While going through the Apple human interface guidelines, the section on consistency of the interface spurred some thoughts. This has been an discussion-provoking topic within interaction and interface design for some time and most especially for voice interaction.
Many times I've altered a recently seen screen heading, a repeated phrase of instruction, a past sequence of events, or a previously-used command for context and have been accused of "being inconsistent". Most of the time, I've been able to effectively point out how the context allows or even demands the change. Other times I've simply had to say "let's see what data we get." Other, other times I've had to accede to uneducated demands. And I'm sure I will have those arguments again, but, for the record and perhaps the education of a few, here are reasons to be consistent and times where consistency is bad.
Consistency is important for:
- Meeting user expectations and allowing predictability. A thing that looks like a button should be press-able or click-able. If a task seems like it could be done more than once, users should be able to, easily. Be consistent with the good and useful things users know and expect that they learned elsewhere.
- Promoting understanding and predictability of meaning. Users want to get what is happening and will happen. In speech, this is why using good synonyms is so important. We wouldn't (I hope!) dream of telling the user, "Say the same thing you did last time." We'll allow "checking", "checking account", and "debit account" all to mean the same thing. Because they do. Consistency here is the continuity of meaning, not the continued use of identical words.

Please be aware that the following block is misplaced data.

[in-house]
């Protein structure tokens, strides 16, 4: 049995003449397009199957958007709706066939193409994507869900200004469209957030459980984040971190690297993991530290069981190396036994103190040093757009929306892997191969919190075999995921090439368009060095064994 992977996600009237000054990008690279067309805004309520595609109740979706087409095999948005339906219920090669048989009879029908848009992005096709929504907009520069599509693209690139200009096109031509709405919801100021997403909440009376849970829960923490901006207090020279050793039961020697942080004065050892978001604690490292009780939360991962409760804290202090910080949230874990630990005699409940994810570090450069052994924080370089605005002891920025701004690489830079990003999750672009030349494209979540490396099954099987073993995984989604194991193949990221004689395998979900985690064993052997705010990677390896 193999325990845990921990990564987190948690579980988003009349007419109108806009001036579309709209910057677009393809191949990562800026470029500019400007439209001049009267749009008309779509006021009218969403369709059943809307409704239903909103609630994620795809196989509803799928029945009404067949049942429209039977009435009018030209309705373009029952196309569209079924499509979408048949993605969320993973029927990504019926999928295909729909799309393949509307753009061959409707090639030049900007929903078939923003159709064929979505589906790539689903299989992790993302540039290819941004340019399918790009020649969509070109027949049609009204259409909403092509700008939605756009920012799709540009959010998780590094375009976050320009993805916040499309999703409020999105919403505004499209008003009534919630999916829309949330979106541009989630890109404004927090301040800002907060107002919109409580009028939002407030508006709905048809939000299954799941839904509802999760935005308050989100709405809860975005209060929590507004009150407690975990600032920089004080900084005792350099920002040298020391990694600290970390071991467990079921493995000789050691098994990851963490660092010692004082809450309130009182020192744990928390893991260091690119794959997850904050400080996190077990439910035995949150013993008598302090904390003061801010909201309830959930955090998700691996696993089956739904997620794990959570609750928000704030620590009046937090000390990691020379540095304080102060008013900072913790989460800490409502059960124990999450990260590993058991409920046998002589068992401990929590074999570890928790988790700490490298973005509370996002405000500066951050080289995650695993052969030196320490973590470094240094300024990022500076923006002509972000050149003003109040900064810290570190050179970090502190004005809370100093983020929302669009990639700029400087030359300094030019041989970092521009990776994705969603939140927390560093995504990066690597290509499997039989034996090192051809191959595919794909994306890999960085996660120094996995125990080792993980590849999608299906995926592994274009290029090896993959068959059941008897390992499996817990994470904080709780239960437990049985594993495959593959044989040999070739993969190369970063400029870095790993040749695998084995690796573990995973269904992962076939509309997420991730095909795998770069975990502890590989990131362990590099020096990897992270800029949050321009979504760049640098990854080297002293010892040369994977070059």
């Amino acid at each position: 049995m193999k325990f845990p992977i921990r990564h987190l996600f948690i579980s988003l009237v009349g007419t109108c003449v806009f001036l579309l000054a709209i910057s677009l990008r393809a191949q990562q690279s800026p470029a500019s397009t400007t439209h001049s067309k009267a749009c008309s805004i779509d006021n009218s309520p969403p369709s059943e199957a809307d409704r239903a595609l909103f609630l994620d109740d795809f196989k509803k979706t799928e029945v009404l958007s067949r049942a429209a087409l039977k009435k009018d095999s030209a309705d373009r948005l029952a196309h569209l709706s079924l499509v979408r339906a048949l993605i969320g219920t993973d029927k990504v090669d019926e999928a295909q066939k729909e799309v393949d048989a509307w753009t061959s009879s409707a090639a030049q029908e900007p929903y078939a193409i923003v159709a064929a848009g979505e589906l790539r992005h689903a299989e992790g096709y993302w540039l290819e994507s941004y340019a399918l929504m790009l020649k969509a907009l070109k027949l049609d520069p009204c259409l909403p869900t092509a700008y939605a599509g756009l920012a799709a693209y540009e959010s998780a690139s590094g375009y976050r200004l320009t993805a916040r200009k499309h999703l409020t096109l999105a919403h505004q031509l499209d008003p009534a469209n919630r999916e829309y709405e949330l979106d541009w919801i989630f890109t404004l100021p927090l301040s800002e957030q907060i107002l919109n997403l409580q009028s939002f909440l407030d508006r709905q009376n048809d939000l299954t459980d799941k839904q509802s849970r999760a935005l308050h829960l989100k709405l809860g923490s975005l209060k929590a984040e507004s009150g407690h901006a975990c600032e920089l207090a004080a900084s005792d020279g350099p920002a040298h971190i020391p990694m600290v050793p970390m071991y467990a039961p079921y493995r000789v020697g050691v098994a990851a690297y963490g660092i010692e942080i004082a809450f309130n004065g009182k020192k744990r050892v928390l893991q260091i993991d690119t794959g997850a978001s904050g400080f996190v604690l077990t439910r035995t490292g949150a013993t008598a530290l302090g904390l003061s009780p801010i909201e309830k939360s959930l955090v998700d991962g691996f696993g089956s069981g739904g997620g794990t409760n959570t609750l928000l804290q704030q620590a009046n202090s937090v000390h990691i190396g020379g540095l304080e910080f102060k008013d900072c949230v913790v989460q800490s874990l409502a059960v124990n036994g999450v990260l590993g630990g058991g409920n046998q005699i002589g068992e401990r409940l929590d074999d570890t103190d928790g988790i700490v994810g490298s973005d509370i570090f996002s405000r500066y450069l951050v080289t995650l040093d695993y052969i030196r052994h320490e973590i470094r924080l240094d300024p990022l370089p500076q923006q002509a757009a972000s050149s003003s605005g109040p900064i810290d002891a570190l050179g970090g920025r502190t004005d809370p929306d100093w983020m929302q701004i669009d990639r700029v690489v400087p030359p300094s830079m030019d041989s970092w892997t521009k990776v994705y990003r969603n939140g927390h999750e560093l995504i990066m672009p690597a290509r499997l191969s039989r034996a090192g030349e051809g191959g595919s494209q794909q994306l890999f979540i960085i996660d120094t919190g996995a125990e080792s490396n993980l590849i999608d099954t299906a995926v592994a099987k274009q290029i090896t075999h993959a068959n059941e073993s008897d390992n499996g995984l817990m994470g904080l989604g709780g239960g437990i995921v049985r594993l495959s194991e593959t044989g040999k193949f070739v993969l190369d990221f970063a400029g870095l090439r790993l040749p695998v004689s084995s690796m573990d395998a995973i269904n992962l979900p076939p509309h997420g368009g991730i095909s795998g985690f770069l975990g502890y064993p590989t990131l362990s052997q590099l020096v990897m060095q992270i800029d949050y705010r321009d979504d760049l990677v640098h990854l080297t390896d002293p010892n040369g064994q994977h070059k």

- Infrequently given instructions and commands/actions. If a user needs to remember something, it should be predictable between tasks and especially sessions.
Consistency is bad when:
- It becomes distractingly repetitive. Hearing or seeing a menu for a third time in a task sequence shouldn't be like the first instance. Repeated instructions and events are easily ignored or glossed over. Items offered in context are more easily absorbed.
- It makes the user wonder if they are in a loop or a previous action was ignored. Let the interaction adapt and implicitly let the user know that the UI is "aware" of the evolving engagement that is occurring.
- It mimics behaviors we would consider highly unusual in people. I.e., "You can choose either your savings account or your checking account. So, just say 'savings account' or 'checking account'." A person being that consistent with the word 'account' would be looked at sideways. Implicature works for machines, too. Better: "You can choose either your savings or your checking account. So, just say 'savings' or 'checking'." Even better: "You can choose either your savings or checking account. So, which one?"
The moral here is, like other design principles, consistency is a fantastic and powerful concept to employ in the right places and ways. Used thoughtlessly, it can cause confusion and discomfort. If you're unsure, study it, ask questions, and most of all, bounce your design ideas off others and listen to feedback. Consistency is not a hammer to use to pound on a design you simply disagree with. In fact, doing so usually is a sign of ignorance of proper design practices. And no one likes to seem ignorant.